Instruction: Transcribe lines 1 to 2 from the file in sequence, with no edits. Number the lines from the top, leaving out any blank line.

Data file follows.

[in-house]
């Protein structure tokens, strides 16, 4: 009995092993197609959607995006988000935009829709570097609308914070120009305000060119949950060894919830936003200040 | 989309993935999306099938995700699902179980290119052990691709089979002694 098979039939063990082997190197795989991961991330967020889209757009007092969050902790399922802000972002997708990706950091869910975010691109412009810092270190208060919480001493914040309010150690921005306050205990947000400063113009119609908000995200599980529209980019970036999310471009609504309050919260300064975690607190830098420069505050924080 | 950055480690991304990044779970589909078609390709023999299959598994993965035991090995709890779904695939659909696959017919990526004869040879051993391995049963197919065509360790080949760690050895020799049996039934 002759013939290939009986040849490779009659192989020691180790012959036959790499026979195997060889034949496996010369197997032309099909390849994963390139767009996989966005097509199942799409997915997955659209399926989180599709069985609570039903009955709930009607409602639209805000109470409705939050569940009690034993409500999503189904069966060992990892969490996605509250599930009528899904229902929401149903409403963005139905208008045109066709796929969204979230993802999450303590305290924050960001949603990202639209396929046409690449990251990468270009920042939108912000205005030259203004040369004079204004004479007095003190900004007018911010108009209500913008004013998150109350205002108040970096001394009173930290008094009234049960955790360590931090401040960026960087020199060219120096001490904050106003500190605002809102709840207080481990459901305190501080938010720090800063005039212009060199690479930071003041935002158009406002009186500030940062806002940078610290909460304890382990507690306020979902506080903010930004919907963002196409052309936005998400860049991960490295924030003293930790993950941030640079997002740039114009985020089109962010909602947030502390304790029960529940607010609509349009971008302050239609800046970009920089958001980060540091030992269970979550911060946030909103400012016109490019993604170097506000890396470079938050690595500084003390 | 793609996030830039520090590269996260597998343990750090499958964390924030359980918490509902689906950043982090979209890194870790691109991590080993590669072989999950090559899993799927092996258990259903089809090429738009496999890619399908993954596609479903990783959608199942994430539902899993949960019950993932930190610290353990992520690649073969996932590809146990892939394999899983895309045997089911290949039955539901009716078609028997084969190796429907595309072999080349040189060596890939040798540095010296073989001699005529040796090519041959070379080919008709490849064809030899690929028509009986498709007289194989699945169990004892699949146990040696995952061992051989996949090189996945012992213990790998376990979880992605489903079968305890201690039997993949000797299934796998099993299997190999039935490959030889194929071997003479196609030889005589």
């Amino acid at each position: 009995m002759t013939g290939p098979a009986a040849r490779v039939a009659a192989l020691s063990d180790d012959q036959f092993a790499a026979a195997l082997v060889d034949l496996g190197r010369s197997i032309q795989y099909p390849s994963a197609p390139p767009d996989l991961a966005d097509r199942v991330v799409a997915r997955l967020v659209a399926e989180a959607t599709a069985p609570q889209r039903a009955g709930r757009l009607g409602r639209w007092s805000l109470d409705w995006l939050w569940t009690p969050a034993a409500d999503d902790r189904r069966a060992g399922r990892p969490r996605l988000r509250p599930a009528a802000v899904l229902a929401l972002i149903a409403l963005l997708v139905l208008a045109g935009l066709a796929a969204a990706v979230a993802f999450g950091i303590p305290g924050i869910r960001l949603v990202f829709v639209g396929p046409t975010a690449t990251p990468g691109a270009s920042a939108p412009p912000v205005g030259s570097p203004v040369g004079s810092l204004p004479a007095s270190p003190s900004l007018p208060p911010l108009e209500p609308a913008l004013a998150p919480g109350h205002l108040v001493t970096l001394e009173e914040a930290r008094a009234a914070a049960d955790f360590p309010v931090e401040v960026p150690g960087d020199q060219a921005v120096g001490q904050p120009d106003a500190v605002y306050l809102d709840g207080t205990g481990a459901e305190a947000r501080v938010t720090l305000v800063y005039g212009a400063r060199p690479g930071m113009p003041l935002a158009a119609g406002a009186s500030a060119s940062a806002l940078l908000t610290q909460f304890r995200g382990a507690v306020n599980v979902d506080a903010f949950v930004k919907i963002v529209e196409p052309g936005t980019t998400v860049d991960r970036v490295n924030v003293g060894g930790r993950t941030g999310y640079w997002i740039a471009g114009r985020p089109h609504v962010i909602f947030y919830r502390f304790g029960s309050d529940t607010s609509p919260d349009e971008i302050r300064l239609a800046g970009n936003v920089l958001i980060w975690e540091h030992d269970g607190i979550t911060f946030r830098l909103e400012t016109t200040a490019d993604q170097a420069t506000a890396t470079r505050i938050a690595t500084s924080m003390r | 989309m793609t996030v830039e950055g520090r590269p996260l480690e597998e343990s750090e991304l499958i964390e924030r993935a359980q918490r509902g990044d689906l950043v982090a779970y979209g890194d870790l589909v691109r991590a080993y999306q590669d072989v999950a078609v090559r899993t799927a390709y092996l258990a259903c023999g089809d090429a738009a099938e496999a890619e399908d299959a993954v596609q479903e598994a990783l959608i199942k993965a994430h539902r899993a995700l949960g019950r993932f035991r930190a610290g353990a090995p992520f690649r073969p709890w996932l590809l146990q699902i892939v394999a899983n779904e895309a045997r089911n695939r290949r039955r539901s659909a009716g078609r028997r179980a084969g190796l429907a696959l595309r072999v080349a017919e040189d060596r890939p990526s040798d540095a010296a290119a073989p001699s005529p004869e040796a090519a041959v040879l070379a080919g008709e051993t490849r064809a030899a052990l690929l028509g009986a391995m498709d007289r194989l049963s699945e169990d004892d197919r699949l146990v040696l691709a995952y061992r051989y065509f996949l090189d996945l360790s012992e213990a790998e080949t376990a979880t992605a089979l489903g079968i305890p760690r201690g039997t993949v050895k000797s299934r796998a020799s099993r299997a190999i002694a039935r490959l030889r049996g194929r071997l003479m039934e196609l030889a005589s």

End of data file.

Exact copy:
[in-house]
């Protein structure tokens, strides 16, 4: 009995092993197609959607995006988000935009829709570097609308914070120009305000060119949950060894919830936003200040 | 989309993935999306099938995700699902179980290119052990691709089979002694 098979039939063990082997190197795989991961991330967020889209757009007092969050902790399922802000972002997708990706950091869910975010691109412009810092270190208060919480001493914040309010150690921005306050205990947000400063113009119609908000995200599980529209980019970036999310471009609504309050919260300064975690607190830098420069505050924080 | 950055480690991304990044779970589909078609390709023999299959598994993965035991090995709890779904695939659909696959017919990526004869040879051993391995049963197919065509360790080949760690050895020799049996039934 002759013939290939009986040849490779009659192989020691180790012959036959790499026979195997060889034949496996010369197997032309099909390849994963390139767009996989966005097509199942799409997915997955659209399926989180599709069985609570039903009955709930009607409602639209805000109470409705939050569940009690034993409500999503189904069966060992990892969490996605509250599930009528899904229902929401149903409403963005139905208008045109066709796929969204979230993802999450303590305290924050960001949603990202639209396929046409690449990251990468270009920042939108912000205005030259203004040369004079204004004479007095003190900004007018911010108009209500913008004013998150109350205002108040970096001394009173930290008094009234049960955790360590931090401040960026960087020199060219120096001490904050106003500190605002809102709840207080481990459901305190501080938010720090800063005039212009060199690479930071003041935002158009406002009186500030940062806002940078610290909460304890382990507690306020979902506080903010930004919907963002196409052309936005998400860049991960490295924030003293930790993950941030640079997002740039114009985020089109962010909602947030502390304790029960529940607010609509349009971008302050239609800046970009920089958001980060540091030992269970979550911060946030909103400012016109490019993604170097506000890396470079938050690595500084003390 | 793609996030830039520090590269996260597998343990750090499958964390924030359980918490509902689906950043982090979209890194870790691109991590080993590669072989999950090559899993799927092996258990259903089809090429738009496999890619399908993954596609479903990783959608199942994430539902899993949960019950993932930190610290353990992520690649073969996932590809146990892939394999899983895309045997089911290949039955539901009716078609028997084969190796429907595309072999080349040189060596890939040798540095010296073989001699005529040796090519041959070379080919008709490849064809030899690929028509009986498709007289194989699945169990004892699949146990040696995952061992051989996949090189996945012992213990790998376990979880992605489903079968305890201690039997993949000797299934796998099993299997190999039935490959030889194929071997003479196609030889005589």